I know it’s been bloody ages since I updated, and I promise I’ll get back to normal transmission soon, but HAD to share this.
Every year at work we do the ‘buy-a-present-for-the-person-you-pull-out-of-a-hat’ trick, or Secret Santa for short. Every year I’ve got someone I don’t really speak to, who I’ve no idea what to buy for, but that’s another problem all together.
The organiser of this years Secret Santa, Louie, sent this email around today. For those who don’t know, I work in scientific research and we use a hell of a lot of acronyms, including MASC (name of a protein complex involved with learning and memory) and PPID (protein-protein interaction database).
This very clever, very verbose, invitation made me laugh today.
It is crucial to obtain a list of people involved in the Secret Santa program. Please mail me asap if you want to be included.
After long debate (wherein few sentences were exchanged) and a highly representative poll (n=4), the results are inconclusive as to the manner in which Secret Santa shall be conducted, as well as who shall be involved.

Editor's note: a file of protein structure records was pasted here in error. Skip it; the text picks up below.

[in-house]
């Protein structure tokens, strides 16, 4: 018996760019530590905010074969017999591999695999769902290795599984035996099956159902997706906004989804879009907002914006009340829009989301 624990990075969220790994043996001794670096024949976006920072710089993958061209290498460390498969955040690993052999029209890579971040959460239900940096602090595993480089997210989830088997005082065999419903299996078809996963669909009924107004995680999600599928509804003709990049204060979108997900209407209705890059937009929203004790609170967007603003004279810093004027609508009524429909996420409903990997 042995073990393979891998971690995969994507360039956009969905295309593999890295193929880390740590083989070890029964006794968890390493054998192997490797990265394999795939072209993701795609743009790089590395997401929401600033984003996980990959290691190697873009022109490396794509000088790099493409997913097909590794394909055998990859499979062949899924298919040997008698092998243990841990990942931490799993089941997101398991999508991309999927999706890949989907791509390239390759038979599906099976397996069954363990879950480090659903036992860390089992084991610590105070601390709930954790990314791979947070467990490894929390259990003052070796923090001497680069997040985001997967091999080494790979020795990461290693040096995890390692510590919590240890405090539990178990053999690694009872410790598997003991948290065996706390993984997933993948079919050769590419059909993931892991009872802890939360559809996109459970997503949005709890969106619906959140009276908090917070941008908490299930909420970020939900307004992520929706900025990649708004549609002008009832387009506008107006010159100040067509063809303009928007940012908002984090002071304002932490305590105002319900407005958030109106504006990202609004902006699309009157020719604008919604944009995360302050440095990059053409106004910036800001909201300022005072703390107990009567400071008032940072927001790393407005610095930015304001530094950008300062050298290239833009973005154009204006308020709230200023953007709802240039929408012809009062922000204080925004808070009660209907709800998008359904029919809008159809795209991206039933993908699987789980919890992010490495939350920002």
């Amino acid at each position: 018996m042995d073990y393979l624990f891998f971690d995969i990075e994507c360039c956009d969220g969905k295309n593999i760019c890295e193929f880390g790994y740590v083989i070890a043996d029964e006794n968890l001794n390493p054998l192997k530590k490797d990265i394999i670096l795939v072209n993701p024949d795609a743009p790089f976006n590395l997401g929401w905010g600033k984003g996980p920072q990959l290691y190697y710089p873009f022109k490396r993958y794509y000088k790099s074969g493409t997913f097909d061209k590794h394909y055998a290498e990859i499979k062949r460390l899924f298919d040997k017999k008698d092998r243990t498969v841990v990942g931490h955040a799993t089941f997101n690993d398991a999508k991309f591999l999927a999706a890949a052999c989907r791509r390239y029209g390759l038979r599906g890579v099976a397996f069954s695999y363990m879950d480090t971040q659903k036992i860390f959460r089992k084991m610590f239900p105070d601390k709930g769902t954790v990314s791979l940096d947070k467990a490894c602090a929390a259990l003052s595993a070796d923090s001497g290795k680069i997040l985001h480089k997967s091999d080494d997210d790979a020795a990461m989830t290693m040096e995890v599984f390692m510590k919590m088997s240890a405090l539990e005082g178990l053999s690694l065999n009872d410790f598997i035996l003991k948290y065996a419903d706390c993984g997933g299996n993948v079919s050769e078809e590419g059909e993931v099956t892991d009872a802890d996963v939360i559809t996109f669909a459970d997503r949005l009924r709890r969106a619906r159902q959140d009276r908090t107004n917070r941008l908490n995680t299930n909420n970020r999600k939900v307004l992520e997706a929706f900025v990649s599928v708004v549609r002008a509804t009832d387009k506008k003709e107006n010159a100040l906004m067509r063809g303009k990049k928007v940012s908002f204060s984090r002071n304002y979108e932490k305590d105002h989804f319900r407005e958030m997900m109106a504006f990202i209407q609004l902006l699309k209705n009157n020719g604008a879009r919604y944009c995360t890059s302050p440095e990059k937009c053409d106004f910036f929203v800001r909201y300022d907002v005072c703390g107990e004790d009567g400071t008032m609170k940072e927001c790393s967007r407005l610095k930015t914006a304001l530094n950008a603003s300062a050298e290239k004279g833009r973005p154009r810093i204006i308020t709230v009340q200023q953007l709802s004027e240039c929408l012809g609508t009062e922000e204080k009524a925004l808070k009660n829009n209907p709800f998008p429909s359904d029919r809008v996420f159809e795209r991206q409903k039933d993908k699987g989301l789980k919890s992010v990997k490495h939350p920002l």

Therefore, we will have to determine a maximal available and securable citizens (MASC) list, preferrably by mail survey (MS). We can then use the MASC list obtained by MS experiments to construct a person-person interaction database (PPID). This can be performed in an optimal and apolitical manner using new computational tools derived for this purpose by Brown et al (/F S Digest/ 36:6, 2007).
Assuming that a basal level of interaction exchanges reflecting lab functional interactions are not represented in or PPID, it has been suggested that it would be interesting to perform clustering on the final PPID to ascertain if the lab forms a single connected component, or if multiple functional units exist within the lab environment. This is an option.
Your promoter of Santa-like deeds (PSD),